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Last updated: October 30, 2011 7:58 pm
China’s automobile industry is planning an overhaul as slowing sales at home spur a boost in vehicle exports, which are up 75 per cent so far this year, compared with last year.
China is hoping for a silver lining to the global financial crisis in the form of a chance to transform itself from a low-cost to a high-added-value economy.
Some car market analysts think the country finally could be on the brink of realising its ambition to become the car factory to the world.
As exports climb, some have begun to wonder if China could even pose a threat to global carmakers such as General Motors, Volkswagen, and Toyota in developed markets such as the US and Europe, or if it will remain stuck selling cheap cars to emerging markets.
Sergio Marchionne, chief executive of Fiat and Chrysler, recently admonished global carmakers to take China’s ambitions seriously.
At an auto industry conference in the US state of Michigan in August, Mr Marchionne said: “Even assuming China were to export only 10 per cent of what it produces” – which some analysts forecast will be 30m vehicles by 2015 and 40m by 2020 – “the risk we face in our home markets is enormous.”
The push by Chinese carmakers for increased sales “in markets outside China is gaining momentum”, says Namrita Chow of IHS Automotive in Shanghai.
Chery, a leading state-owned carmaker, has so far this year boosted exports by more than 80 per cent from last year.
It plans to build a $400m factory to assemble cars in Brazil as well as production facilities elsewhere in Latin America. Chinese carmakers JAC and Lifan both have ambitious plans for overseas expansion and truckmaker Beiqi Foton intends to build a plant in India.
But while excess capacity at home will drive Chinese carmakers to export, analysts say that will not necessarily guarantee success in markets beyond their current mainstays of Latin America, the Middle East and Russia.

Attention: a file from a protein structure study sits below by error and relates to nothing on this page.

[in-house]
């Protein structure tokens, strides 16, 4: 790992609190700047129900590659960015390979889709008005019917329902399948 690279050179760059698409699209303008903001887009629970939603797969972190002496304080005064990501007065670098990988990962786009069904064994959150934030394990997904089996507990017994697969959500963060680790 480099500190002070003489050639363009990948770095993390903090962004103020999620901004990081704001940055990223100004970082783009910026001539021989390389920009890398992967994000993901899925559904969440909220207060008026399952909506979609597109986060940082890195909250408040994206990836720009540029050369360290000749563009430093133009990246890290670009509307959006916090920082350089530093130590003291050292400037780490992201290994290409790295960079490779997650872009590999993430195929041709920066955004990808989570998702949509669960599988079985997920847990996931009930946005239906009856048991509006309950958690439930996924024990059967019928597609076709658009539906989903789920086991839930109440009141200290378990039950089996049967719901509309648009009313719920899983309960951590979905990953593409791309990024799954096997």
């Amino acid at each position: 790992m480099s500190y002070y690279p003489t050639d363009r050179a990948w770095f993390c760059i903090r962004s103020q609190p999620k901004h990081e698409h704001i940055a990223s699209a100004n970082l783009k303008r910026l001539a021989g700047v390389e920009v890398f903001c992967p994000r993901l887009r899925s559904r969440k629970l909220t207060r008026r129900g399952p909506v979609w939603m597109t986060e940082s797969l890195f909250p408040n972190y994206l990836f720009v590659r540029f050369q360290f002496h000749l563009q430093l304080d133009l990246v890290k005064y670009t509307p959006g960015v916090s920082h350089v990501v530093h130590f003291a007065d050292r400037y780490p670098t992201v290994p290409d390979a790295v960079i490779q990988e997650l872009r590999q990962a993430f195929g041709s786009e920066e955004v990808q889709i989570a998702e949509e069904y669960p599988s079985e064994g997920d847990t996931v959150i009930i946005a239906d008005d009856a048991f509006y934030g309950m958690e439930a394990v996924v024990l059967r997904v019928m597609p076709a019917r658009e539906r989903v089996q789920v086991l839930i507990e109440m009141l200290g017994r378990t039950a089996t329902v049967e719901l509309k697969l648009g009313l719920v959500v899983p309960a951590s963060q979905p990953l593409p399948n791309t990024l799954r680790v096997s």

“Until ‘Made in China’ can attract more affluent Chinese buyers, it’s unrealistic to expect that [Chinese carmakers] can win over more experienced and discerning consumers in the more mature markets,” says Bill Russo of Synergistics auto consultancy in Beijing, former head of Chrysler in China.
“Until that happens, they will be limited to selling to consumers shopping on price.”
Even the recent sharp rise in exports is deceptive, says Yale Zhang of Auto Foresight, adding that exports are merely recovering from an artificially low base hit amid the 2008 global financial crisis. Most analysts agree that the main force behind the current export boom is that Chinese carmakers are struggling to maintain rapid sales growth in the face of weakening domestic demand. They are even losing market share to the global OEM’s (original equipment manufacturers) during the slowdown.
But any worries of a serious pick-up in competition for global carmakers from Chinese rivals – at least in developed markets – are probably premature. “Even in the domestic market, Chinese cars cannot compete with European and American cars, not to mention in the US and European markets,” says Zhang Junyi of Roland Berger in Shanghai.
Even in emerging markets, the Chinese OEMs are facing intensifying competition in overseas markets from European, American and Japanese carmakers struggling to diversify away from their own slow-growing home markets.
“In the long term, success abroad will have to build on success at home,” says Klaus Paur of Synovate, a Shanghai auto consultancy.
Additional reporting by John Reed in London
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